At Saturday night’s debate in South Carolina, Herman Cain and Michele Bachmann said they would approve waterboarding of prisoners to extract information. They denied, of course, that waterboarding is torture, even though it’s been classified as such since the Spanish Inquisition. “Very disappointed by statements at S.C. GOP debate supporting waterboarding,” Senator John McCain, the 2008 Republican presidential nominee, wrote on Twitter. “Waterboarding is torture.”
As empty as Mr. Romney’s remarks were about Iran, his refusal to renounce waterboarding is disturbing. There are few issues that more clearly define a candidate’s national security policy in the 21st century than a position on torture. A few candidates will fight terrorism using the rule of law, honoring the nation’s moral standards to encourage other countries to do the same. Others will defend the United States by promising to extract information from captives using pain and simulating death, degrading the nation’s reputation. That group now includes Mr. Cain, Mrs. Bachmann and Mr. Romney. [my emphasis]
Oh, I agree with the sentiment. On this issue (aside from Jon Huntsman and Ron Paul) the GOPers are a bunch of immoral thugs.
But I’m rather amused that the editorial page of the NYT–the NYT!!!–is attacking others for refusing to call waterboarding torture.
As Glenn Greenwald noted, here’s what two of the then-editors have had to say about whether waterboarding is torture or not.
[D]efenders of the practice of water-boarding, including senior officials of the Bush administration, insisted that it did not constitute torture.
I have resisted using torture without qualification or to describe all the techniques. Exactly what constitutes torture continues to be a matter of debate and hasn’t been resolved by a court. This president and this attorney general say waterboarding is torture, but the previous president and attorney general said it is not. On what basis should a newspaper render its own verdict, short of charges being filed or a legal judgment rendered?
And here’s what the NYT’s spokesperson said in response to a study showing that they had changed their language on waterboarding once the US embraced using it.
“As the debate over interrogation of terror suspects grew post-9/11, defenders of the practice (including senior officials of the Bush administration) insisted that it did not constitute torture,” a Times spokesman said in a statement. →']);" class="more-link">Continue reading
As you read Bill Keller’s latest exercise in public masturbation, keep in mind how the NYT long refused to correct its credulous and ultimately, factually false, reporting on James O’Keefe III’s ACORN videos (Update: here’s BradBlog’s coverage of their belated admission they were wrong).
Now consider how Keller equates O’Keefe’s serial fabrications with Julian Assange’s leaks–leaks the NYT has heavily relied upon in its own reporting.
Has anyone actually seen James O’Keefe and Julian Assange together? Are we quite sure that the right-wing prankster who brought down the leadership of National Public Radio and the anarchic leaker aren’t split personalities of the same guy — sent by fate to mess with the heads of mainstream journalists?
Sure, one shoots from the left, the other from the right. One deals in genuine (albeit purloined) secrets; the other in “Candid Camera” stunts, most recently posing as a potential donor and entrapping a foolish NPR executive into disclosing his scorn for Republicans and the Tea Party.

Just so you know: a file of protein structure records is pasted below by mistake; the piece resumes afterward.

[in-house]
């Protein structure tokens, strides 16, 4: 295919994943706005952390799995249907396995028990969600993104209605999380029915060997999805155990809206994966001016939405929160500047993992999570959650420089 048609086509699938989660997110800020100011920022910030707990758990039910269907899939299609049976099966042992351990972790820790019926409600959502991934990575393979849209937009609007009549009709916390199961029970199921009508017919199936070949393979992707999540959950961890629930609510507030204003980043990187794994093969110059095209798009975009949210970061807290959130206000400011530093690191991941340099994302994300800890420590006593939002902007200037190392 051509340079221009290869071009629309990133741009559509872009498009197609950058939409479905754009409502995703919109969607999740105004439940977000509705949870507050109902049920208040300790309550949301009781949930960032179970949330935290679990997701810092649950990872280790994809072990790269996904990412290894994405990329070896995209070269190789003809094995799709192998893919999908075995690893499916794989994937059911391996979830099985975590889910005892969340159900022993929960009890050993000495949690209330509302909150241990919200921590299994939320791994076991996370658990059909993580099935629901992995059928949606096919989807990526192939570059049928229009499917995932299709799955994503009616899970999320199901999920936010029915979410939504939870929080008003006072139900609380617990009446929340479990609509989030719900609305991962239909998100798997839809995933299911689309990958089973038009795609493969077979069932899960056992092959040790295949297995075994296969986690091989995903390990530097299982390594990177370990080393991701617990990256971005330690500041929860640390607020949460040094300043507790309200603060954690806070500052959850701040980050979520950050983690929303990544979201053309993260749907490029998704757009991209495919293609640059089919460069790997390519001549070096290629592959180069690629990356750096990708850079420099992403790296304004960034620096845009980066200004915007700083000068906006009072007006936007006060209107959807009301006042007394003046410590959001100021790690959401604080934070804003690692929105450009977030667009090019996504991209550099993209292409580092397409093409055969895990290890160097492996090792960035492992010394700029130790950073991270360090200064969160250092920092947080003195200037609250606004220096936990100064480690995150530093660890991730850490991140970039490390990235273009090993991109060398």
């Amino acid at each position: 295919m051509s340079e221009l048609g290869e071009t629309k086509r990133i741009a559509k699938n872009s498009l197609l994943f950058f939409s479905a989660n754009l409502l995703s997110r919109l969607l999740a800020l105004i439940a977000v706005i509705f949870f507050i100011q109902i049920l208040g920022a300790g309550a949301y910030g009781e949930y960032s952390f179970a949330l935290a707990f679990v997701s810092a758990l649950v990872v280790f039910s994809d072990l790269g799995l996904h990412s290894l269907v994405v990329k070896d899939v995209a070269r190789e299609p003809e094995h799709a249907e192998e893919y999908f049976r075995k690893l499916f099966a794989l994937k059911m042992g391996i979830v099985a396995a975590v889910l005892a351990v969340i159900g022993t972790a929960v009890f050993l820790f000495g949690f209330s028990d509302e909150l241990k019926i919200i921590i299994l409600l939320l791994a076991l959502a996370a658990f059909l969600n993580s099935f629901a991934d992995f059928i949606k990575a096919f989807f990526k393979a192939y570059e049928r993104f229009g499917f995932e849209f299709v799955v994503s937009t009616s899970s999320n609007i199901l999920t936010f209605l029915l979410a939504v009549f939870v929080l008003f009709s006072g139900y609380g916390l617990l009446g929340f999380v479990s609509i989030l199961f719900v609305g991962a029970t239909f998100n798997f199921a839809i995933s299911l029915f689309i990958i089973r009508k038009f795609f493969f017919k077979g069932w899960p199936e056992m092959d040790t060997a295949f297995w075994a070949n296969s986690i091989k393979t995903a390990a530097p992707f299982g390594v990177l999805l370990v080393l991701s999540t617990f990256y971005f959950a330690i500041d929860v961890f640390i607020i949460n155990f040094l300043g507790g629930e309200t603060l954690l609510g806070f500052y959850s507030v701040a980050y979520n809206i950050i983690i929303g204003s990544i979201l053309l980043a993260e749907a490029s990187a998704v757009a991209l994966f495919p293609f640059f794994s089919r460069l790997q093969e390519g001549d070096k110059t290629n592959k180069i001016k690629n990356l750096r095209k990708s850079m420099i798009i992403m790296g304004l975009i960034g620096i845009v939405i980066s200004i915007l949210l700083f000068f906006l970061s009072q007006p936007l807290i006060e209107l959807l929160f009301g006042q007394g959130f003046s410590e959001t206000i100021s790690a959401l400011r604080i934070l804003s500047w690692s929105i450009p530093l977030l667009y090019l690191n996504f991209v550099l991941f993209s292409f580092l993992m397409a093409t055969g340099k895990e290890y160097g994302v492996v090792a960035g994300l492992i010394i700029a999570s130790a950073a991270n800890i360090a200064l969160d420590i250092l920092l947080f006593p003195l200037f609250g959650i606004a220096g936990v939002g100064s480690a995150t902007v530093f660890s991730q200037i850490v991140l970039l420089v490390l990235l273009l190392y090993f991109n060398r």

Aside from equating video fabrications with documents the accuracy of which the NYT has confirmed itself, Bill Keller repeats the NYT’s earlier habit of repeating O’Keefe’s lies unquestioningly. [Update, 3/28 AM: The NYT has corrected part of Keller’s description of what really happened with O’Keefe’s latest; let’s see how long it takes them to correct Keller’s portrayal of Schiller’s intent.]
Here’s a better description of what O’Keefe’s fabrications exposed NPR Executive Ron Schiller to have said and done, from the digital forensic consultant NPR employed to review the full video.
Take the political remarks. Ron Schiller speaks of growing up as a Republican and admiring the party’s fiscal conservatism. He says Republican politicians and evangelicals are becoming “fanatically” involved in people’s lives.
But in the shorter tape, Schiller is also presented as saying the GOP has been “hijacked” by Tea Partyers and xenophobes.
In the longer tape, it’s evident Schiller is not giving his own views but instead quoting two influential Republicans — one an ambassador, another a senior Republican donor. Schiller notably does not take issue with their conclusions — but they are not his own.
I assume the Keller and the NYT will ignore this analysis, as they did the analysis ACORN had done, and cling to their unquestioning acceptance of O’Keefe’s propaganda about what Schiller said and did.
Now, Keller spends the remainder of his exercise in public masturbation arguing that unlike these two, the NYT has standards, and values “being right” (oh, except for the little Iraq fiasco) and impartial.
Except that in his first two paragraphs, Keller makes it clear that he doesn’t much care about being right–or has forgotten how to do even the most basic work that requires. He’s just going to spout what he wants to as long as it makes him feel important.
So I guess the better question is, has anyone actually seen James O’Keefe III and Bill Keller in the same place at the same time?